Patent Troll Legislation Reintroduced

House Bill Launches With Bipartisan, Industry Support

House Judiciary Committee Chairman Bob Goodlatte (R-Va.) is reintroducing the bipartisan Innovation Reform Act of 2015. An earlier version of the bill passed the House in December 2013, but was eventually pulled off the Senate Judiciary Committee calendar in May of 2014 by then-chairman Patrick Leahy.

Joining Goodlatte on the bill, according to various supporters of the legislation, are Communications Subcommittee ranking member Anna Eshoo (D-Calif.), Peter DeFazio (D-Ore.), Darrell Issa (R-Calif.), Jerrold Nadler (D-N.Y.) and Lamar Smith (R-Tex.)

The bill is meant to crack down on so-called patent trolls by requiring lawsuit plaintiffs to specify which patents are at issue and what products they allegedly infringe and by allowing a court to require the loser in a patent case to pay the winner's costs if the case was not reasonably justified.

Leahy agreed that patent trolls were a problem, but was looking for a more targeted bill.

Broadcaster, cable operators and tech companies were all praising the bill's reintroduction.

"NAB applauds House Judiciary Committee chairman Robert Goodlatte and his colleagues for their introduction of bipartisan legislation that advances the cause of patent reform," said NAB spokesman Dennis Wharton. "Broadcasters support legislative efforts to curb abusive patent practices that harm our nation's economic growth and cost jobs. We look forward to working with Chairman Goodlatte and other congressional leaders to improve our patent system."

The National Cable & Telecommunications Association also supports the bill. "We commend Chairman Goodlatte on the introduction of patent legislation, the Innovation Act," the NCTA said. "It is essential that we deter patent trolls and halt unjustified patent litigation so that American companies can continue to innovate, generate new jobs and expand the economy. We look forward to working with Chairman Goodlatte and the bipartisan cosponsors towards passage of this important legislation.”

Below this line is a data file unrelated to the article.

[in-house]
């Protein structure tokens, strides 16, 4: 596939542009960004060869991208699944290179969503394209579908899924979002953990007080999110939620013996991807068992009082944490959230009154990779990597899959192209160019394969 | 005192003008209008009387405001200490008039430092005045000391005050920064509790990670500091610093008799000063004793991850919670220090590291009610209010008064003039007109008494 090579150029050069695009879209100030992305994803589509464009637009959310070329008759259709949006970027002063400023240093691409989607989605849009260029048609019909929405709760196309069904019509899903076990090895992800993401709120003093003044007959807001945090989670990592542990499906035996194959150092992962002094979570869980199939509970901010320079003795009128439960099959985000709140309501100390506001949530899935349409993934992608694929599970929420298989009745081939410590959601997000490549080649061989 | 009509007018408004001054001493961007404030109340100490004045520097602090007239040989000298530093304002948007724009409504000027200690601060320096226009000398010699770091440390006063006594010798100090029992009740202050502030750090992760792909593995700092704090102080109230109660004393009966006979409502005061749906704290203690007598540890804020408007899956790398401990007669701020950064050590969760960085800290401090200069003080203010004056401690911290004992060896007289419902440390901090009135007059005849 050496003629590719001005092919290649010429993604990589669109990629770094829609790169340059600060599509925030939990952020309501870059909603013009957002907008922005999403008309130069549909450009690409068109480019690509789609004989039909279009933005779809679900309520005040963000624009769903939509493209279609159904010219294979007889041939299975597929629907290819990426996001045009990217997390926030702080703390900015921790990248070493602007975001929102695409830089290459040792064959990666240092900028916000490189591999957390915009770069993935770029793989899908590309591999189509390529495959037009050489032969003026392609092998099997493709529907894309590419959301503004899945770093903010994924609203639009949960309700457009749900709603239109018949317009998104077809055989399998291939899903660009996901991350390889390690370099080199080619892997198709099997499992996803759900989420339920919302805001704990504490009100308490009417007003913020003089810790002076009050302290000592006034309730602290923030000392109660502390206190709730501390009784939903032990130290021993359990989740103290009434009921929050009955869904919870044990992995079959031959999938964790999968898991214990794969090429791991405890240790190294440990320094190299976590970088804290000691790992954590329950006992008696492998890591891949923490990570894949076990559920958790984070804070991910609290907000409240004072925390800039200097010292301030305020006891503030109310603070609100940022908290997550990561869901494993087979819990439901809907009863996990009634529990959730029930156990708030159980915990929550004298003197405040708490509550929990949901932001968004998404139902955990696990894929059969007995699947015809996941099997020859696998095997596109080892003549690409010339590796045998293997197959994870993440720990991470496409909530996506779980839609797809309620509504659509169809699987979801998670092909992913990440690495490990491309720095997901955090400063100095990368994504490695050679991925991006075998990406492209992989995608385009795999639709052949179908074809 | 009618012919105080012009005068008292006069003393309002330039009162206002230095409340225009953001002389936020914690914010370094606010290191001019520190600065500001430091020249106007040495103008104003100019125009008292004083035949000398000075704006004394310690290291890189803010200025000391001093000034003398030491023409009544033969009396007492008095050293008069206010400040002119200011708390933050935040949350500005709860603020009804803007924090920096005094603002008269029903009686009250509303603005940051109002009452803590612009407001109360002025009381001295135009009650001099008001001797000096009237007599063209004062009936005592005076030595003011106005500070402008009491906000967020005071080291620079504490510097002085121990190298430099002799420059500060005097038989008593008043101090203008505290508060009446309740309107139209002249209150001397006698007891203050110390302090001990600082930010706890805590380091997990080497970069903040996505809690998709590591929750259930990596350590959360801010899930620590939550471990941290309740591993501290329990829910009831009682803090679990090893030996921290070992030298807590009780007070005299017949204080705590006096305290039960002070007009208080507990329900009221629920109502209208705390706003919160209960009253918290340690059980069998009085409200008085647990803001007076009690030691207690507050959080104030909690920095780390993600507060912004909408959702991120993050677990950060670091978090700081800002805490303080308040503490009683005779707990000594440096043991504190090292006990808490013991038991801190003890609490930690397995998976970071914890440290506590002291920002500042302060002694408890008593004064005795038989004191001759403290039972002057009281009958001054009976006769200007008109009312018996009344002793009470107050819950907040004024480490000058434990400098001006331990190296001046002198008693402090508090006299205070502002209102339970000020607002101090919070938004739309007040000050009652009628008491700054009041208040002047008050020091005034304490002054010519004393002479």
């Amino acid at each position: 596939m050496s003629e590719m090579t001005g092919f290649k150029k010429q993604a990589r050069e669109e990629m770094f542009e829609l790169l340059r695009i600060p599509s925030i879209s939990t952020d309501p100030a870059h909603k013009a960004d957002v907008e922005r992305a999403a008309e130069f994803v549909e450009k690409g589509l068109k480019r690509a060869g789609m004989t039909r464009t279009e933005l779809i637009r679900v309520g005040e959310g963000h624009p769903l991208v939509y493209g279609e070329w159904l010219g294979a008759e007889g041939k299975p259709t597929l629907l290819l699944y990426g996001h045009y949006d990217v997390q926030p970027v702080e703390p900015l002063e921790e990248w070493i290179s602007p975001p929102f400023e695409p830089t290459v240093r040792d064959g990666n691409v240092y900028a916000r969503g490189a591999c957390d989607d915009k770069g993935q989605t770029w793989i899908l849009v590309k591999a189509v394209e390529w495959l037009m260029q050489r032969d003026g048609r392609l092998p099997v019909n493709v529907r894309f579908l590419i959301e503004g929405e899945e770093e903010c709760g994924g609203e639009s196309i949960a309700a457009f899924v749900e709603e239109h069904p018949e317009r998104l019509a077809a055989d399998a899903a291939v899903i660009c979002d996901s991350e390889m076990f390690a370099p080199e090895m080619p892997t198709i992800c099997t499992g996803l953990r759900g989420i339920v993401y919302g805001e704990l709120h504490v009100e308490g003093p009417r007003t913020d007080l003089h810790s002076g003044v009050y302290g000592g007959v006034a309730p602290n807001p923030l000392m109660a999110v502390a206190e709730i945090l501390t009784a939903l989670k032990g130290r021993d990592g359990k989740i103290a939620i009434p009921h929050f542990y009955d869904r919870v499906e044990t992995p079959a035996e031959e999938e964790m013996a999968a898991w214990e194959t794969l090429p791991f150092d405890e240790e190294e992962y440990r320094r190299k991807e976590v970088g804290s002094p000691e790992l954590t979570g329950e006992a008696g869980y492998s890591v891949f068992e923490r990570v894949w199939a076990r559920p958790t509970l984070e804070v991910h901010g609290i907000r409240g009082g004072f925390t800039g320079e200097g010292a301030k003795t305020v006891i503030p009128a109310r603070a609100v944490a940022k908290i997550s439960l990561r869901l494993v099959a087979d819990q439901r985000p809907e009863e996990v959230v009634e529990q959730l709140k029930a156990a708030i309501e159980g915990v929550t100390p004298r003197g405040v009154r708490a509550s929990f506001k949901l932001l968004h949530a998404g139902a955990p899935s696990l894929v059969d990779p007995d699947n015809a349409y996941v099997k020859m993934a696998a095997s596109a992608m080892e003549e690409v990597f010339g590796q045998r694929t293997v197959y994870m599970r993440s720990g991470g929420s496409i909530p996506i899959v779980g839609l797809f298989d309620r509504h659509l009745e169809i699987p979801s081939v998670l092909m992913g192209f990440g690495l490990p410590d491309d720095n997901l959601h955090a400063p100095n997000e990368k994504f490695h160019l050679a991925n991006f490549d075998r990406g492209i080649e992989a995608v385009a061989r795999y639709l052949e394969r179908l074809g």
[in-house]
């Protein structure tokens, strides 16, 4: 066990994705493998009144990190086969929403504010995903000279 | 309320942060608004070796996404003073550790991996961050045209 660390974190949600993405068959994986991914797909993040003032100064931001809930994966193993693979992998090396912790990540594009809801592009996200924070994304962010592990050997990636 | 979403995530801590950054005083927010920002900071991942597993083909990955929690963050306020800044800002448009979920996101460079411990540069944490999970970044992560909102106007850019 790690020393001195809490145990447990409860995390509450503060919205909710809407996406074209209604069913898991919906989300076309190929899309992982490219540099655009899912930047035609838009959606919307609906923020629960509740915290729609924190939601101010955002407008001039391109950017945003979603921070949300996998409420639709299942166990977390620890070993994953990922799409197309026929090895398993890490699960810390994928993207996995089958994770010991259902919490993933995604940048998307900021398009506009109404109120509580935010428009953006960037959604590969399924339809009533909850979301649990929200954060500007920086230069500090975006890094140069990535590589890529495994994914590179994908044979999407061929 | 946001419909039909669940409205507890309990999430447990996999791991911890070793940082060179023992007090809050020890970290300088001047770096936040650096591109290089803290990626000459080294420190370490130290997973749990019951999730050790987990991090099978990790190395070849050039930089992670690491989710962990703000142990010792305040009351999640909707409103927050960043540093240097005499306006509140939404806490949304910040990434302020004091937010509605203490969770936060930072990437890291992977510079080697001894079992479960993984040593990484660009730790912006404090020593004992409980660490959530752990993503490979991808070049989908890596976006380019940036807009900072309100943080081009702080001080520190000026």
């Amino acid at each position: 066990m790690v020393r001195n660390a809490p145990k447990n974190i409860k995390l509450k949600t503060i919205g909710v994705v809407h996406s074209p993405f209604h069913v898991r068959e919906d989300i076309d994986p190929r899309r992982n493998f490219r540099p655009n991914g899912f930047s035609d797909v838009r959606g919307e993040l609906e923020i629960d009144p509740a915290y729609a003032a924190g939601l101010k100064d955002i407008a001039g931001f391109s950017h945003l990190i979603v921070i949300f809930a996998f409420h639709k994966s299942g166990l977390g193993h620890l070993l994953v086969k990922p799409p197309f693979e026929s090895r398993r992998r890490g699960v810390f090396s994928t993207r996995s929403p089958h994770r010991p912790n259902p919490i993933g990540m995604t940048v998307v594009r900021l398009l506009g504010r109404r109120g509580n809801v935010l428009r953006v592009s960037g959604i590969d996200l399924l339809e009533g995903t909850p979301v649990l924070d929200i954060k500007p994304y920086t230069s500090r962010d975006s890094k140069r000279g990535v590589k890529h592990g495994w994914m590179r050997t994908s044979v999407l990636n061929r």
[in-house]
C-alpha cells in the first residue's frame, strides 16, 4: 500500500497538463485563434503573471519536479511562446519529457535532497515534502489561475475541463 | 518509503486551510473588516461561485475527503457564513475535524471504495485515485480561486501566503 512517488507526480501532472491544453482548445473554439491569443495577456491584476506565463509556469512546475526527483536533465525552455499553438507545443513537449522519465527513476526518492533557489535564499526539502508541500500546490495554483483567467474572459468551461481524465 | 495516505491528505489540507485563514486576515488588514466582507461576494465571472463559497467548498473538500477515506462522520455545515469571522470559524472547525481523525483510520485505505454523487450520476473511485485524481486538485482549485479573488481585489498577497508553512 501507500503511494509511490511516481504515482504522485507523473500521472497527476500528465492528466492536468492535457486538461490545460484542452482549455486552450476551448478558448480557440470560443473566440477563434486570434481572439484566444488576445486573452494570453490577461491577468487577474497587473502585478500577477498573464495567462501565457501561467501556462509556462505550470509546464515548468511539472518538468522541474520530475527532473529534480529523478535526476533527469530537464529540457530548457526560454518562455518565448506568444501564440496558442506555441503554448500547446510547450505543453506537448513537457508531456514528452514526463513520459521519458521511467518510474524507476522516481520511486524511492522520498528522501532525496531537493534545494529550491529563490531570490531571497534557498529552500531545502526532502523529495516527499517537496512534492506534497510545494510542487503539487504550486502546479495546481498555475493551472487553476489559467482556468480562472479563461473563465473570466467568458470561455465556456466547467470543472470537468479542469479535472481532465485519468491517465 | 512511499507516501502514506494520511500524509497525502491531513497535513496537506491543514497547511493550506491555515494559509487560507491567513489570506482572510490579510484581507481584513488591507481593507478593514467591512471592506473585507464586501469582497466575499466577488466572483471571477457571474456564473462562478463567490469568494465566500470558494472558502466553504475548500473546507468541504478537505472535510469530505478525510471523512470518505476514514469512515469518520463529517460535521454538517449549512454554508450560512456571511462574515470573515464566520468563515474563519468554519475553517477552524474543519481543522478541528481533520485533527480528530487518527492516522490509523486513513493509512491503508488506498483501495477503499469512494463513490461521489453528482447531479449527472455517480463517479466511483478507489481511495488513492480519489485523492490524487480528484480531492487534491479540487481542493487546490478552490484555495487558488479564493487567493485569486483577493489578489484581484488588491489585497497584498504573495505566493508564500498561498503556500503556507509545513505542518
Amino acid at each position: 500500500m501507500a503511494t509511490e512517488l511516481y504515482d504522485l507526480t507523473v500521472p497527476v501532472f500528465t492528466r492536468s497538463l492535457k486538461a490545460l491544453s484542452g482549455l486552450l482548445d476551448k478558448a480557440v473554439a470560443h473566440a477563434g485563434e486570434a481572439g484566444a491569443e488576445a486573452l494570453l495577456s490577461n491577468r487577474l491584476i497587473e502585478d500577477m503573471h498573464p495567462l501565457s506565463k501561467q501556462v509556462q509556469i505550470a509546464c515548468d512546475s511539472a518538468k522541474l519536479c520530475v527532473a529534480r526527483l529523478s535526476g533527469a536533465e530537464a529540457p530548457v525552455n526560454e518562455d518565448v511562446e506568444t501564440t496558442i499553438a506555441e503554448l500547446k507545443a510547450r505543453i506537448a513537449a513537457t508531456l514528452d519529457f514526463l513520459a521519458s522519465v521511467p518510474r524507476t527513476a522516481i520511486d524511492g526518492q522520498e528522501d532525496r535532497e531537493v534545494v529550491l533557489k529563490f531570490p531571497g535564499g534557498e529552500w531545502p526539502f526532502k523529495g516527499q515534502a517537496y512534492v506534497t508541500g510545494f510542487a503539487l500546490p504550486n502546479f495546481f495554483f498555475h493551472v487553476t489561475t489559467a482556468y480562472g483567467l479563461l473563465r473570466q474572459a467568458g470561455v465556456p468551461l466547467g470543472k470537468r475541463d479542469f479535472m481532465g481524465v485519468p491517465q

Computer & Communications Association president Ed Black agreed. “Many complain about gridlock in Washington," he said. "We finally have a bill that would create a bit of gridlock for patent trolls’ extortion schemes. This bill would make it less profitable for patent trolls to sue and set up speed bumps for those unfairly targeting everyone from legitimate US companies to those buying an item like a printer from a store. Goodlatte’s patent reforms would help bring some needed information to those unfairly targeted by patent trolls -- requiring trolls to provide more details about their infringement claims and reveal who is paying for their legal antics.”

Consumer Electronics Association president Gary Shapiro said: “With a committed Congress and White House rallied around the issue, I am hopeful that this will be the year Congress protects American businesses and innovators from extortionate patent trolls. We applaud the bipartisan group for introducing the Innovation Act, which will hold patent trolls accountable for their frivolous lawsuits and baseless threats. The immense amount of money spent fighting bogus patent lawsuits amounts to a massive tax on consumers and a drain on investment, American innovation and job creation. The unchecked growth of patent trolls harms the U.S. economy – bleeding another $1.5 billion every week – and makes it difficult for American businesses to compete internationally."

The Information Technology Industry Council added: "Unlike innovators who create, patent trolls exist to exploit flaws in our patent laws with dubious claims to sue legitimate startups and technology companies for billions of dollars each year. The bipartisan patent reform bill introduced today would put the brakes on trolls and their dash for cash. Instead of frivolous lawsuits, that money could be better spent on research into new breakthroughs that result in new jobs being created."

"We applaud Chairman Goodlatte’s leadership in introducing the Innovation Act today and urge Congress to pass comprehensive patent reform,"
said Kevin Kramer, VP and deputy general counsel for Yahoo!. "The bipartisan support for this legislation — including cosponsors Reps. Goodlatte, DeFazio, Issa, Nadler, Smith (TX), Lofgren, Chabot, Eshoo, Forbes, Pierluisi, Chaffetz, Jeffries, Marino, Farenthold, Holding, Johnson (OH), Huffman, Honda, Larsen— is encouraging and shows the tremendous desire to fix a broken system.  

"The Innovation Act includes key provisions that will greatly reduce the ability of patent trolls to abuse the patent litigation system in a way that imposes a needless burden on the courts, our company, and innovation."